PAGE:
man woman icon

  1. THE INVISIBLE KNAPSACK 

invisible knapsackOVERVIEW: Peggy McIntosh’s classic 1989 text on white privilege has been a staple in  courses that examine hierarchies and stratification due to race, ethnicity, class, gender, and  sexuality. This short essay walks students through the concept of “white privilege” to help them  see ways in which they may (or may not be) benefiting from Any course that examines sex and  gender as one aspect of identity should also attend to the intersection of gender with race and  class (see Combahee River Collective 1977; Davis 1981; Crenshaw 1991). This text can be  paired with many different in-class activities or writing assignments to facilitate reflection and  discussion on the “invisible knapsack”.

GUIDELINES:  

McIntosh’s text contains a list of 26 statements for the reader to reflect on. For example:

  • I can, if I wish, arrange to be in the company of people of my race most of the time.  ● If I should need to move, I can be pretty sure of renting or purchasing housing in an area  which I can afford and in which I want to live.
  • I can be pretty sure that my neighbors in such a location will be neutral or pleasant to  me.
  • I can go shopping alone most of the time, pretty well assured that I will not be followed  or harassed.
  • I can turn on the television or open to the front page of the paper and see people of my  race widely represented.

Because this text is short (3 pages) you can ask students to read it in class and select one  statement that affected them. Then ask students to free write exploring their feelings about that  statement. Did they have a personal experience of discrimination described in the example, or  did the statement make them realize a new facet of their own privilege? Then allow discussion or  sharing of these writings verbally, only if students volunteer. This text can be heavy for students  and the class reaction can vary widely depending on the racial make-up of the class and their  overall comfort with talking about topics like race. Allowing space for ungraded, personal  writing to reflect on this text can be beneficial for students who feel called-out or threatened by  the realization of their own privilege.

ADAPTATION: Unpacking Knapsacks of Gender/Sexuality  

You can adapt this concept by having students read McIntosh’s original text and then  asking students to translate their text to think about other forms of privilege. In the case of  gender and sexuality, this can work well with thinking about cisgender privilege (the assumption  that everybody’s gender aligns with the sex they were assigned at birth) or heteronormativity (the  assumption that every will be and is heterosexual).

  1. LIVING IN A MATERIAL WORLD  

Material WorldThese activity ideas help students think about how objects like beauty products, clothing,  children’s toys, and more are gendered. It can contribute to thinking about how social ideas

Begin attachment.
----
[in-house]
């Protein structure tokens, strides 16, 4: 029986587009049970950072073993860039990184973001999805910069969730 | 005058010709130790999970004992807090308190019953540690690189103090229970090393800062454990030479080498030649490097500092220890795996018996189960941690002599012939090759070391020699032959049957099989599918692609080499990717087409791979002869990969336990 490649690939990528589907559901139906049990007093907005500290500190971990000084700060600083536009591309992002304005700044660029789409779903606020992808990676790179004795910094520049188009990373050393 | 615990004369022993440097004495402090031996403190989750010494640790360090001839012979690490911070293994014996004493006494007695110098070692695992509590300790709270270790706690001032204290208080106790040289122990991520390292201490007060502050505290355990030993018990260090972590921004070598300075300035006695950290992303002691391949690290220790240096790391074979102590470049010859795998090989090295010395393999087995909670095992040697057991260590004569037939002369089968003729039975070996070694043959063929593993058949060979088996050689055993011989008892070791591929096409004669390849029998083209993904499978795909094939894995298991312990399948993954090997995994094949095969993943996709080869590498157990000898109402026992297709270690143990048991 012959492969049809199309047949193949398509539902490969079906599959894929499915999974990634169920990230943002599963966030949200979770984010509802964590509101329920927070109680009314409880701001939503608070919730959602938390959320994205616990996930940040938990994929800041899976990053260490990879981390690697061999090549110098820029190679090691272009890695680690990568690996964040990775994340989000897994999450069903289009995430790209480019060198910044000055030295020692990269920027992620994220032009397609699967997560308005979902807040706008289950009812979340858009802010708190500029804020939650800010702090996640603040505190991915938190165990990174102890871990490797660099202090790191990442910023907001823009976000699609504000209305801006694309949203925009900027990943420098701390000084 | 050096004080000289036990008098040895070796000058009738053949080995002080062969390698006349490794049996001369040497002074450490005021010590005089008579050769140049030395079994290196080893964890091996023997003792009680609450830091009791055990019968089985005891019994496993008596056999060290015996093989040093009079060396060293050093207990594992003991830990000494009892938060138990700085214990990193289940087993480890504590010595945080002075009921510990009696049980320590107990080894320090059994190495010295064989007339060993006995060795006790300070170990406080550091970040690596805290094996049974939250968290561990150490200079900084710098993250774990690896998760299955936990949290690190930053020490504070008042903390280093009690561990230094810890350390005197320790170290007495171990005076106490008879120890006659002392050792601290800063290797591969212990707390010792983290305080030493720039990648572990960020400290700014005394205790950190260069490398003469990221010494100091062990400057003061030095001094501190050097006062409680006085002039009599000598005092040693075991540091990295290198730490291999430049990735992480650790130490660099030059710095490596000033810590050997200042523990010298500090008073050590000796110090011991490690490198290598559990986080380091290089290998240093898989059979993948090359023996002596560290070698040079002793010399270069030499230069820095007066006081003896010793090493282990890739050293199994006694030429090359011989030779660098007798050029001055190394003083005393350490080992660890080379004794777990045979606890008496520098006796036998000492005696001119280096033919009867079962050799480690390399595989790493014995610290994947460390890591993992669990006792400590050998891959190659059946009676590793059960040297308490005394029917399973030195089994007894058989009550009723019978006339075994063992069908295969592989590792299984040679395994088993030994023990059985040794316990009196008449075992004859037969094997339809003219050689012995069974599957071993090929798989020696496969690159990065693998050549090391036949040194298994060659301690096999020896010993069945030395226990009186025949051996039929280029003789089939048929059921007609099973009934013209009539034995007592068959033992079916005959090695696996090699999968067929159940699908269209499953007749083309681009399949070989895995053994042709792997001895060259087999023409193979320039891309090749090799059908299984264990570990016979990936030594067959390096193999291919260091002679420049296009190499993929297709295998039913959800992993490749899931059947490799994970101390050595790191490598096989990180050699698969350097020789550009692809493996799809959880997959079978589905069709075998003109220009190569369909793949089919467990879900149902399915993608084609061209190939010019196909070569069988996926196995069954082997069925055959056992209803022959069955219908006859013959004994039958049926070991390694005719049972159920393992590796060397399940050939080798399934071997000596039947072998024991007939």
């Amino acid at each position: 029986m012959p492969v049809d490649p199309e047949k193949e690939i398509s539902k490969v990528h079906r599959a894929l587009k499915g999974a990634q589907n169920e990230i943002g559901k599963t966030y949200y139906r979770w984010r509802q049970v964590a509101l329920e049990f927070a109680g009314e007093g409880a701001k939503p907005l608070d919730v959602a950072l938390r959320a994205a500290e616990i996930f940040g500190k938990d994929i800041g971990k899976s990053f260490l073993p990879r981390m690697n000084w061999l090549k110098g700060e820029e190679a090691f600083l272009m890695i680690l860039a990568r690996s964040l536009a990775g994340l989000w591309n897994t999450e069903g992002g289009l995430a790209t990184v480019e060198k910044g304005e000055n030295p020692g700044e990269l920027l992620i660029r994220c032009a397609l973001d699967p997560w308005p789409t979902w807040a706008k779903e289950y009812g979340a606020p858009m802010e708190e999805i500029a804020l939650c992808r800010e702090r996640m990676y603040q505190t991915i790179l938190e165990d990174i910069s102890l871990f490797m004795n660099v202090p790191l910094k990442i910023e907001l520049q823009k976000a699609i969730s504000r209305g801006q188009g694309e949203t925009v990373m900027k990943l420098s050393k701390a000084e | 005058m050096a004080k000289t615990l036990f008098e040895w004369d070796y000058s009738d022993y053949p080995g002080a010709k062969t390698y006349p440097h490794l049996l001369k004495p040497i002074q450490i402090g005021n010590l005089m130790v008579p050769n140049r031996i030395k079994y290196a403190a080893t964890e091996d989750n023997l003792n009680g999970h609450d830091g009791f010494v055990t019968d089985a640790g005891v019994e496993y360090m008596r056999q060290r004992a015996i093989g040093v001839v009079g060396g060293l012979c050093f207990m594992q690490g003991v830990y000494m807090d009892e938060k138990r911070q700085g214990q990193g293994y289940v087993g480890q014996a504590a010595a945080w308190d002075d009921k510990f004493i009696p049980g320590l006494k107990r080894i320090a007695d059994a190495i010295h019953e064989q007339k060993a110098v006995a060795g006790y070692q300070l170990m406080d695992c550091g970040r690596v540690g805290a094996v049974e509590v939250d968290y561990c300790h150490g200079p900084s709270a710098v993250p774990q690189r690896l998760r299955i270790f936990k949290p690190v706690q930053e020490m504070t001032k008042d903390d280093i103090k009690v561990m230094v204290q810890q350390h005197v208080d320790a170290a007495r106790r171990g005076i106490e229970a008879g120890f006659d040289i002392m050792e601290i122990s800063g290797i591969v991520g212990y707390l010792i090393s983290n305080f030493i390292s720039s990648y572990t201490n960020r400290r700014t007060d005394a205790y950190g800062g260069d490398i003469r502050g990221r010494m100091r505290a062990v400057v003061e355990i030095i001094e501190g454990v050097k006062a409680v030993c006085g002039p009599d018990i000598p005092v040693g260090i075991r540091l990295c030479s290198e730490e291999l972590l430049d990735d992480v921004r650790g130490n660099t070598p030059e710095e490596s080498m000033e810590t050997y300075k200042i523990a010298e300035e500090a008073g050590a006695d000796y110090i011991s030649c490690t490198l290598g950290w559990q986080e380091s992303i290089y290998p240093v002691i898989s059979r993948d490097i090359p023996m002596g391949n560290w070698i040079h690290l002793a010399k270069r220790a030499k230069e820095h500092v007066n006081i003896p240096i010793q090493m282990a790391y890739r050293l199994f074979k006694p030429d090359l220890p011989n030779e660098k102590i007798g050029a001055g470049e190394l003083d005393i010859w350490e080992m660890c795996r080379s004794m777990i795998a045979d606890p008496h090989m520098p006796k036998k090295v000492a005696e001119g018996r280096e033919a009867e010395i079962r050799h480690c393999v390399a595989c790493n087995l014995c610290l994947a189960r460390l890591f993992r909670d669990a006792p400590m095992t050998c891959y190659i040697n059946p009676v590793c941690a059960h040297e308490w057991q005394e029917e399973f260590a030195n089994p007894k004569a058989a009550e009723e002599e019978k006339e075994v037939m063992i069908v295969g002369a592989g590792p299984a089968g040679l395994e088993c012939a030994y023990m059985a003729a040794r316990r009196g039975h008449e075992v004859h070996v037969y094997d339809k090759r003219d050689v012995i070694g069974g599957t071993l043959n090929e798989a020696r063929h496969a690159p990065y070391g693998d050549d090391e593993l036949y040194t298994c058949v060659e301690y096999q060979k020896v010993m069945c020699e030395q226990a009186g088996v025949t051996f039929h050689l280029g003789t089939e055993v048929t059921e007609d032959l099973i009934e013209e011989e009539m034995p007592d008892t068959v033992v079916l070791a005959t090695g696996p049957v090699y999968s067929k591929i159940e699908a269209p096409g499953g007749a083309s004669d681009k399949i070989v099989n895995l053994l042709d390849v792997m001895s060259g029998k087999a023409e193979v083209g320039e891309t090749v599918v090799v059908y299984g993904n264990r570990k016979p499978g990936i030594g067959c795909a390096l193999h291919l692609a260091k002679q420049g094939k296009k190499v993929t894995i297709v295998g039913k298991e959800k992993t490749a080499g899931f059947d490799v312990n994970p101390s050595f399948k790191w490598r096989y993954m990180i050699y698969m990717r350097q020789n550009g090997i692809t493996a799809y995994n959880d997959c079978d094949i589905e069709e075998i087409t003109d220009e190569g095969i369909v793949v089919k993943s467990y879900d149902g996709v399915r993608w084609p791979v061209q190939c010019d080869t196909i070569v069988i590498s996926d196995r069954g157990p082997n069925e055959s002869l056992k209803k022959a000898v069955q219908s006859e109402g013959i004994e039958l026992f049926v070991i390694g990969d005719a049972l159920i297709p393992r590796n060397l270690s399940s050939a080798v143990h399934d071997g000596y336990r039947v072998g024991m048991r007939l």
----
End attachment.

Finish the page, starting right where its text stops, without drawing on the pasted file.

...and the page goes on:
about gender permeate material culture, and can be especially relevant for courses in psychology,  marketing, art, media culture, and design. For more ideas, see Chapters 17-21 of Activities for  Teaching Gender and Sexuality in the University Classroom (Murphy and Ribarsky 2013).

This works well as a low-stakes written assignment. Have students take a trip to a local grocery  store or drug store and look for an item like a razor, deodorant, or soap. (You could also do this  more quickly with websites like Unnecessarily Gendered Products). Have them snap photos of

the products. Ask them to compare the packaging design, the copy, and the price. Then ask them  to write up their thoughts on what they saw: What gendered ideas is the product selling? Why do  you think those ideas about gender are highlighted in that product? What ideals or insecurities is  

the item playing on? How is language, from the product name to the tagline or product copy,  gendered? How is the design, like colors, icons, package shape, gendered?  

Rather than collecting and grading this writing, have students swap papers with a peer during  class and discuss their analysis of the gendered product in pairs. Then allow the peer to share the  writer’s analysis, and vice versa, opening a broader class discussion about the gendered products.

CUNY SOURCES:  

Bronx Community College LGBTQI+ Resource Room

CUNY Central LGBTQ+ Hub

WORKS CITED:  

Bean, John C. 2011. Engaging ideas: The professor’s guide to integrating writing, critical  thinking, and active learning in the classroom. John Wiley & Sons.

Combahee River Collective. 1983. “The Combahee river collective statement.” Home girls: A  Black feminist anthology: 264-74.

Crenshaw, Kimberle. 1991. “Mapping the margins: Intersectionality, identity politics, and  violence against women of color.” Stan. L. Rev. 43:1241.

Davis, Angela. 1981. Women, race, & class. Vintage.

Murphy, Michael and Elizabeth Ribarsky. 2013. Activities for Teaching Gender and Sexuality in  the University Classroom. United States: R&L Education.